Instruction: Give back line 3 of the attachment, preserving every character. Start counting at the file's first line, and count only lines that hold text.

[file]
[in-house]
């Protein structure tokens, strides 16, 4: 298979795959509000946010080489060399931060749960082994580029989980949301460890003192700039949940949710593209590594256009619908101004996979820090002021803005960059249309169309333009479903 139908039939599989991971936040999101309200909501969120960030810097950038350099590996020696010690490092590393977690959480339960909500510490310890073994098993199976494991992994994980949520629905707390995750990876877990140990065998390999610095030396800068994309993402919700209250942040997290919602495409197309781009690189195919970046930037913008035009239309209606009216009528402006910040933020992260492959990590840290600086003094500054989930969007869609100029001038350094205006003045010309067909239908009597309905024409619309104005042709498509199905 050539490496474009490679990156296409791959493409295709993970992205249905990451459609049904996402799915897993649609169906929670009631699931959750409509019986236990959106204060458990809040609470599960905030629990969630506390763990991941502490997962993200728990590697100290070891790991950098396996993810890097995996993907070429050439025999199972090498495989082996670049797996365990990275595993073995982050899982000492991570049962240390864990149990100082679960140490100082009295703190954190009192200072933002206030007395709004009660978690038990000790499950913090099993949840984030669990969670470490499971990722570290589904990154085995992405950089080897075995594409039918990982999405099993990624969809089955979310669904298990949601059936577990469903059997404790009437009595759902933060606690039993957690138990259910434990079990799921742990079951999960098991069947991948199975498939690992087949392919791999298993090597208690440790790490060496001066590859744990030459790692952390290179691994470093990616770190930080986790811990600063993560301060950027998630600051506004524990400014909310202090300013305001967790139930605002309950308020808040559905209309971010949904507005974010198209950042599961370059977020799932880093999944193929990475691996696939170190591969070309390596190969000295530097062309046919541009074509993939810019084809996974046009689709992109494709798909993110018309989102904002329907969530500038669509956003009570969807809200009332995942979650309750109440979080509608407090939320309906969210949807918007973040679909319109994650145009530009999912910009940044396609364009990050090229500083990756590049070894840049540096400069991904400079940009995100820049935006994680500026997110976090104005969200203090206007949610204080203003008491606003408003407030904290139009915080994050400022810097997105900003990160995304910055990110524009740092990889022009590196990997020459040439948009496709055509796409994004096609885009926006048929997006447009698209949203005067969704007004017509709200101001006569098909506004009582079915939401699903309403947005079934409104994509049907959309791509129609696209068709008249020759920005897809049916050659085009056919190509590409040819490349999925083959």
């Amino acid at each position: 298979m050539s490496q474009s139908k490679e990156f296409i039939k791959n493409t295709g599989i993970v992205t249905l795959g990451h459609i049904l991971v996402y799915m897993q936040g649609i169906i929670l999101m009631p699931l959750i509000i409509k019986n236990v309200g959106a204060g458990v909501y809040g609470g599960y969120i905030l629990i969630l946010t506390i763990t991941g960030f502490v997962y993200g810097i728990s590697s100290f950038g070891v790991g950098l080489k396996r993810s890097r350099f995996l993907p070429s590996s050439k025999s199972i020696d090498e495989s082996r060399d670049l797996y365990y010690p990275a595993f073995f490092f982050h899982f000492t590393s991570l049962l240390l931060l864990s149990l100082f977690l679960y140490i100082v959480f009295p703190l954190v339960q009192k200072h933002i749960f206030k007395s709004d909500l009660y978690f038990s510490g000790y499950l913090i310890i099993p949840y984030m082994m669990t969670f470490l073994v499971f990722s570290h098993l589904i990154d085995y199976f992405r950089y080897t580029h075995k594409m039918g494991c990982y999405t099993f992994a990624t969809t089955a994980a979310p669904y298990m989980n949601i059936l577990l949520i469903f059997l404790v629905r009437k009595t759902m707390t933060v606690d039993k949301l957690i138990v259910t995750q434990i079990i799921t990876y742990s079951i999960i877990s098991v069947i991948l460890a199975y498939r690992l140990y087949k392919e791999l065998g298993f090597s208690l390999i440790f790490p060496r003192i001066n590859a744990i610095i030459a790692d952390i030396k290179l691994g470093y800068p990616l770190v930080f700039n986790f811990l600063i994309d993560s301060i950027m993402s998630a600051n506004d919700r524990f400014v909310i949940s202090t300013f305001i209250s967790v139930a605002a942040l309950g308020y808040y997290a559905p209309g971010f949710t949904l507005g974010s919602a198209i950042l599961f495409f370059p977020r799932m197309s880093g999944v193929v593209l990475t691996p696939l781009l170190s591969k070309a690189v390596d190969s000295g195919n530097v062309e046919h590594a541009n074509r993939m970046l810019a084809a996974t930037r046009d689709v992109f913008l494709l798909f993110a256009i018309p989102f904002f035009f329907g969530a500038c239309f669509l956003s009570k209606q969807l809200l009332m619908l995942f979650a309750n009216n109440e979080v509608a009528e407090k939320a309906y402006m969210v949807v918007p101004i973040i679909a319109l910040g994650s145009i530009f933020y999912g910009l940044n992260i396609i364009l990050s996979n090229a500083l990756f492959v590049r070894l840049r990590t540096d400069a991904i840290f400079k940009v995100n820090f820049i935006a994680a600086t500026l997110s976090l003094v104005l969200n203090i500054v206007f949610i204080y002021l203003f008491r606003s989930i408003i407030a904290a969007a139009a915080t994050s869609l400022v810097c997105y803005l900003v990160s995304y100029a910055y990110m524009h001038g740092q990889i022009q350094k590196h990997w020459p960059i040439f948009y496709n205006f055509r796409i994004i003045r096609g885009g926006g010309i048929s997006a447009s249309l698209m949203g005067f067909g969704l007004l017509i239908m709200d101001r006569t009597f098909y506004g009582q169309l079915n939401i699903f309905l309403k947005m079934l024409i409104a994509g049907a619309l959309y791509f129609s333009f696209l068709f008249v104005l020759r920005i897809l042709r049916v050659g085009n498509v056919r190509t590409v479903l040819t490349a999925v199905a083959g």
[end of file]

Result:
């Amino acid at each position: 298979m050539s490496q474009s139908k490679e990156f296409i039939k791959n493409t295709g599989i993970v992205t249905l795959g990451h459609i049904l991971v996402y799915m897993q936040g649609i169906i929670l999101m009631p699931l959750i509000i409509k019986n236990v309200g959106a204060g458990v909501y809040g609470g599960y969120i905030l629990i969630l946010t506390i763990t991941g960030f502490v997962y993200g810097i728990s590697s100290f950038g070891v790991g950098l080489k396996r993810s890097r350099f995996l993907p070429s590996s050439k025999s199972i020696d090498e495989s082996r060399d670049l797996y365990y010690p990275a595993f073995f490092f982050h899982f000492t590393s991570l049962l240390l931060l864990s149990l100082f977690l679960y140490i100082v959480f009295p703190l954190v339960q009192k200072h933002i749960f206030k007395s709004d909500l009660y978690f038990s510490g000790y499950l913090i310890i099993p949840y984030m082994m669990t969670f470490l073994v499971f990722s570290h098993l589904i990154d085995y199976f992405r950089y080897t580029h075995k594409m039918g494991c990982y999405t099993f992994a990624t969809t089955a994980a979310p669904y298990m989980n949601i059936l577990l949520i469903f059997l404790v629905r009437k009595t759902m707390t933060v606690d039993k949301l957690i138990v259910t995750q434990i079990i799921t990876y742990s079951i999960i877990s098991v069947i991948l460890a199975y498939r690992l140990y087949k392919e791999l065998g298993f090597s208690l390999i440790f790490p060496r003192i001066n590859a744990i610095i030459a790692d952390i030396k290179l691994g470093y800068p990616l770190v930080f700039n986790f811990l600063i994309d993560s301060i950027m993402s998630a600051n506004d919700r524990f400014v909310i949940s202090t300013f305001i209250s967790v139930a605002a942040l309950g308020y808040y997290a559905p209309g971010f949710t949904l507005g974010s919602a198209i950042l599961f495409f370059p977020r799932m197309s880093g999944v193929v593209l990475t691996p696939l781009l170190s591969k070309a690189v390596d190969s000295g195919n530097v062309e046919h590594a541009n074509r993939m970046l810019a084809a996974t930037r046009d689709v992109f913008l494709l798909f993110a256009i018309p989102f904002f035009f329907g969530a500038c239309f669509l956003s009570k209606q969807l809200l009332m619908l995942f979650a309750n009216n109440e979080v509608a009528e407090k939320a309906y402006m969210v949807v918007p101004i973040i679909a319109l910040g994650s145009i530009f933020y999912g910009l940044n992260i396609i364009l990050s996979n090229a500083l990756f492959v590049r070894l840049r990590t540096d400069a991904i840290f400079k940009v995100n820090f820049i935006a994680a600086t500026l997110s976090l003094v104005l969200n203090i500054v206007f949610i204080y002021l203003f008491r606003s989930i408003i407030a904290a969007a139009a915080t994050s869609l400022v810097c997105y803005l900003v990160s995304y100029a910055y990110m524009h001038g740092q990889i022009q350094k590196h990997w020459p960059i040439f948009y496709n205006f055509r796409i994004i003045r096609g885009g926006g010309i048929s997006a447009s249309l698209m949203g005067f067909g969704l007004l017509i239908m709200d101001r006569t009597f098909y506004g009582q169309l079915n939401i699903f309905l309403k947005m079934l024409i409104a994509g049907a619309l959309y791509f129609s333009f696209l068709f008249v104005l020759r920005i897809l042709r049916v050659g085009n498509v056919r190509t590409v479903l040819t490349a999925v199905a083959g």